To frame Serena in the context of her impact on sports, though, is to only get part of the picture. She’s a savvy entrepreneur and businessperson, a sensibility which extends into her apparel line Serena—she’s been a New York Fashion Week staple since 2004. She was an early investor in Mayvenn, a hair product company that recently received a big capital infusion. She has a real estate portfolio—Paris, Bel Air, West Palm Beach, Manhattan—that’s likely larger than she’s giving on. She’s on the board of SurveyMonkey, a company with a billion-dollar valuation. For as fiery a competitor as Serena is on the court, she's savvy and subtle keeping her own business.
But the thing that stands out most about Serena—besides that her desert island album is Green Day's Kerplunk—is her work ethic. Take it from her husband, Reddit CEO Alexis Ohanion, who spoke about Serena’s drive and how her effort compared to other tech leaders in an interview with The New York Times:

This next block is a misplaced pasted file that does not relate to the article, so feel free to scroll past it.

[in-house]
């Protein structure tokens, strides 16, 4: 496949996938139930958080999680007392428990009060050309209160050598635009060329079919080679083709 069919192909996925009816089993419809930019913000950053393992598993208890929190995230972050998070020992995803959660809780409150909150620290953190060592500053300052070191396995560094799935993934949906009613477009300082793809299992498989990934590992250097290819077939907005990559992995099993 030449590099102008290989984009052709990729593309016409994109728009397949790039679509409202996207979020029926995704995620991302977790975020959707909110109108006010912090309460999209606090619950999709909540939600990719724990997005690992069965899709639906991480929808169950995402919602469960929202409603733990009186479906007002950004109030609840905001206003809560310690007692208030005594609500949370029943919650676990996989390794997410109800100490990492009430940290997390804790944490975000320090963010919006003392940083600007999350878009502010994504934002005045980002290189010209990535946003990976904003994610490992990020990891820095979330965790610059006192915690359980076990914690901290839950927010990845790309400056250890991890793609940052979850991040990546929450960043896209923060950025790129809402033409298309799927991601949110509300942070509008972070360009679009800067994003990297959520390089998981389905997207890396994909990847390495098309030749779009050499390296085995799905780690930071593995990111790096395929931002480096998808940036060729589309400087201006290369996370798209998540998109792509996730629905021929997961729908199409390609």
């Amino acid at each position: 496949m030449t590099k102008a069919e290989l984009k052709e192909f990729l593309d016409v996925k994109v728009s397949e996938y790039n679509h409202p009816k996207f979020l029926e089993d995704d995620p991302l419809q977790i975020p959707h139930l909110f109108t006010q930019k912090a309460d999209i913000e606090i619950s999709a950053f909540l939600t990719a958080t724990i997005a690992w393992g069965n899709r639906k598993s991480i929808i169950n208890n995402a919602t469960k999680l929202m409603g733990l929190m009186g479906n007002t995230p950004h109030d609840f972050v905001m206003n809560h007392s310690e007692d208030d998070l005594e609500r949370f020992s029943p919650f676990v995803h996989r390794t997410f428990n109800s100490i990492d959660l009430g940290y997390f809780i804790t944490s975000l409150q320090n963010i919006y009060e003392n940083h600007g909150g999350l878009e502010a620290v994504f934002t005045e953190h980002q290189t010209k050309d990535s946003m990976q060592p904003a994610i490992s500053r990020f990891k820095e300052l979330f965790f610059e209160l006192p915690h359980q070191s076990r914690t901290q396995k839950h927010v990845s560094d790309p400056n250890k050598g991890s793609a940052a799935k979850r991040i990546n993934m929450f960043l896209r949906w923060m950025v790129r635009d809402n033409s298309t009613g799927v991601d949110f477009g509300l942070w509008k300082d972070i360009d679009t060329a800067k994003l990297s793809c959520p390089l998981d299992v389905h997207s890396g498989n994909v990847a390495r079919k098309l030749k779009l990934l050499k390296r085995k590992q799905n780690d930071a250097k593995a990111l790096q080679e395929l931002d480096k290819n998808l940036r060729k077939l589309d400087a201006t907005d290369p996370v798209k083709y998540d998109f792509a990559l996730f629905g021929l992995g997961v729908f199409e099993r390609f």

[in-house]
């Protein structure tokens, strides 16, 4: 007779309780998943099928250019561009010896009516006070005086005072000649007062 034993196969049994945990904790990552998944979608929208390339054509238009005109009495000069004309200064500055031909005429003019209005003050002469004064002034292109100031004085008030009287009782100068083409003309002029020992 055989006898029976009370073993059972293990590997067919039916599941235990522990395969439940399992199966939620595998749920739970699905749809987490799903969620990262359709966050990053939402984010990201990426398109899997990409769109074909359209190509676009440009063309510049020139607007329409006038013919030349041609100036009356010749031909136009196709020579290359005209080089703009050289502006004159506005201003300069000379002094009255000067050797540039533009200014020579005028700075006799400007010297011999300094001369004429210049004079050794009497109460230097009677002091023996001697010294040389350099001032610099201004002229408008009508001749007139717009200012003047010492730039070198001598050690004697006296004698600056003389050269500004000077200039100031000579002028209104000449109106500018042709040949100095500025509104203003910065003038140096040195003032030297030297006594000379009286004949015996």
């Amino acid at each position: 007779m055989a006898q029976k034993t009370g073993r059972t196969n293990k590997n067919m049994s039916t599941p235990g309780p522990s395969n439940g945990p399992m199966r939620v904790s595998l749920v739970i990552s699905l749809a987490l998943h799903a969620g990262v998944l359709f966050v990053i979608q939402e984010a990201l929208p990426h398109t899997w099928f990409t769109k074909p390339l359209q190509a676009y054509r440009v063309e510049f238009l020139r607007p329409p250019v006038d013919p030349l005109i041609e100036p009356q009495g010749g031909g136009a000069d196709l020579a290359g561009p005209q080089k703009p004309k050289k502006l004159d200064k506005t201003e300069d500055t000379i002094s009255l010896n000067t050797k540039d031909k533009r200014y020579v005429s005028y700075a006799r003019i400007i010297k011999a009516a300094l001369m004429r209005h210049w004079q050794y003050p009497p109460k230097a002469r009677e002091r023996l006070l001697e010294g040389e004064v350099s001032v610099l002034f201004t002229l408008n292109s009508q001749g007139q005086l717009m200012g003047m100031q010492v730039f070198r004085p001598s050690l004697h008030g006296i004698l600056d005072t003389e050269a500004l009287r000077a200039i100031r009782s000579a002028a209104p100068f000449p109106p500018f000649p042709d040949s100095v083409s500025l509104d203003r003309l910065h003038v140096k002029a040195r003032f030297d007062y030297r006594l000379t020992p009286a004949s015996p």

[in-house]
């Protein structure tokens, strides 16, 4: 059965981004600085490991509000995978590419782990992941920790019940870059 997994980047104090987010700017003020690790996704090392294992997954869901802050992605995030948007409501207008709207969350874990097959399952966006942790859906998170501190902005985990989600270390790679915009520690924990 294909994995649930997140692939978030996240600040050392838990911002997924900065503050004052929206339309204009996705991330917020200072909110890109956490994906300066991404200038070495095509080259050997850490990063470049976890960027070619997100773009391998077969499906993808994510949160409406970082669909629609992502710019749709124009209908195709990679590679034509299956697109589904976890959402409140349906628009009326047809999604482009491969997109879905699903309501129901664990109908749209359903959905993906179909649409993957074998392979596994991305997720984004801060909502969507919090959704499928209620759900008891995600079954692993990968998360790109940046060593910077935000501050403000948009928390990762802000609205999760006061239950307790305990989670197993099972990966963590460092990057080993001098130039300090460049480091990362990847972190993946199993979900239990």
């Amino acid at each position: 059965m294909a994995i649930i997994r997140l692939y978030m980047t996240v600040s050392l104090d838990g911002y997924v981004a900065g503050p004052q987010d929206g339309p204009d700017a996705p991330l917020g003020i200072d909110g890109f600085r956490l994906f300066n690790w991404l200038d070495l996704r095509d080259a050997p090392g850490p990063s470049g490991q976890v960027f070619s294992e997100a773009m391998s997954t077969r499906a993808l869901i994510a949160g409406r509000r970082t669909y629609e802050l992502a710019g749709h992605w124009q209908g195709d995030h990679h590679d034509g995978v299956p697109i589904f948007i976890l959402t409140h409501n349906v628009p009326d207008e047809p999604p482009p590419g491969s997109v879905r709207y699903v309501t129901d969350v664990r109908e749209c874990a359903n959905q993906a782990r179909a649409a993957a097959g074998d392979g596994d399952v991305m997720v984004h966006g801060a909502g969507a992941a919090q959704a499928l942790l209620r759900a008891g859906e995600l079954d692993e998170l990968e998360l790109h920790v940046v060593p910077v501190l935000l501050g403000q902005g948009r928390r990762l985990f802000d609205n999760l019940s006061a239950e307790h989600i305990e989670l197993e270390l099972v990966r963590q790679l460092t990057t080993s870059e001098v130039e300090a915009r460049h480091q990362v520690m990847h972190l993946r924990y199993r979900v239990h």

"I thought I was the hardest-working person on the planet. I thought we were the hardest-working industry," Ohanion said. "That’s what we tell ourselves. It’s all malarkey."
"I’ve had this front-row seat over the last three years to greatness. It’s a humbling experience seeing really what high-pressure situations actually look like professionally, seeing just what it takes to actually be that great. It is a work ethic on another level."
There's no reason to believe Serena's tennis career will end soon. Everything about her legacy so far is singular. Her sport's usual career-enders—age, competition level, injury—haven't slowed her down. Likewise, her career as an entrepreneur has no end in sight.
This piece is part of our monthlong series featuring the 30 Most Entrepreneurial Athletes. For other entries in the series, head to our 30MEA page.